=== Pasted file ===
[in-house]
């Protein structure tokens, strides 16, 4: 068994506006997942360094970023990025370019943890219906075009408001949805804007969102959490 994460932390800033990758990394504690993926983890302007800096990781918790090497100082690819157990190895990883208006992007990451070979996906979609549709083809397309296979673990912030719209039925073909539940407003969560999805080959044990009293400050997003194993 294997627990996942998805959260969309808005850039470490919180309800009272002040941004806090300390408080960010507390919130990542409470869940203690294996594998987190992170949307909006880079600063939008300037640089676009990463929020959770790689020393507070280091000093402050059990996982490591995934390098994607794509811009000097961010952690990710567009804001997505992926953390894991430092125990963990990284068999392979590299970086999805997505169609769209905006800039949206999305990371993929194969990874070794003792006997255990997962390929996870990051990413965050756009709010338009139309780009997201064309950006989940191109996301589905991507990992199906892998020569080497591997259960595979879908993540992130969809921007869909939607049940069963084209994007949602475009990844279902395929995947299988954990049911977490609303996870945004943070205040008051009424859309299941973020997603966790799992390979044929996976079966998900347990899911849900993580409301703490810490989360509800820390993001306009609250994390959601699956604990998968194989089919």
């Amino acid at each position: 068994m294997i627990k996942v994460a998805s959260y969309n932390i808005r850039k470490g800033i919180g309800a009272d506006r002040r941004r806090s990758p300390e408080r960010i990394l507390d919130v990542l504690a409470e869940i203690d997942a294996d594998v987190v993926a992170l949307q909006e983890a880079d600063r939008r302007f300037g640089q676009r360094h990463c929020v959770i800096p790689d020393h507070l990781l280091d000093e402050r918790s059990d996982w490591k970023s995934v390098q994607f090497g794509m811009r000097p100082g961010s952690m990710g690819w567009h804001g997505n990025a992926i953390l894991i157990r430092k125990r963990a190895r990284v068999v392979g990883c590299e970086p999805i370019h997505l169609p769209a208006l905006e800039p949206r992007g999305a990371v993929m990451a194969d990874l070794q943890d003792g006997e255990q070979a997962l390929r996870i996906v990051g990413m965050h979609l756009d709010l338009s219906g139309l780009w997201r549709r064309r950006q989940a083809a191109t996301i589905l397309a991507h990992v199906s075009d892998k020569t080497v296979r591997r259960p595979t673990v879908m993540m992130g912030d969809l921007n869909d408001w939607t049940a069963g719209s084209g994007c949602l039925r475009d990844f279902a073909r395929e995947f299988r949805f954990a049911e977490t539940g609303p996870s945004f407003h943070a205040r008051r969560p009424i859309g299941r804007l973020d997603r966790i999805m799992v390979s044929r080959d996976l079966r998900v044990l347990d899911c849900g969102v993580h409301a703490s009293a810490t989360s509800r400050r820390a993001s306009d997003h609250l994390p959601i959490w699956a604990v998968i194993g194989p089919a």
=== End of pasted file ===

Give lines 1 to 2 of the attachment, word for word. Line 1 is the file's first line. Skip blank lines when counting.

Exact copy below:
[in-house]
């Protein structure tokens, strides 16, 4: 068994506006997942360094970023990025370019943890219906075009408001949805804007969102959490 994460932390800033990758990394504690993926983890302007800096990781918790090497100082690819157990190895990883208006992007990451070979996906979609549709083809397309296979673990912030719209039925073909539940407003969560999805080959044990009293400050997003194993 294997627990996942998805959260969309808005850039470490919180309800009272002040941004806090300390408080960010507390919130990542409470869940203690294996594998987190992170949307909006880079600063939008300037640089676009990463929020959770790689020393507070280091000093402050059990996982490591995934390098994607794509811009000097961010952690990710567009804001997505992926953390894991430092125990963990990284068999392979590299970086999805997505169609769209905006800039949206999305990371993929194969990874070794003792006997255990997962390929996870990051990413965050756009709010338009139309780009997201064309950006989940191109996301589905991507990992199906892998020569080497591997259960595979879908993540992130969809921007869909939607049940069963084209994007949602475009990844279902395929995947299988954990049911977490609303996870945004943070205040008051009424859309299941973020997603966790799992390979044929996976079966998900347990899911849900993580409301703490810490989360509800820390993001306009609250994390959601699956604990998968194989089919």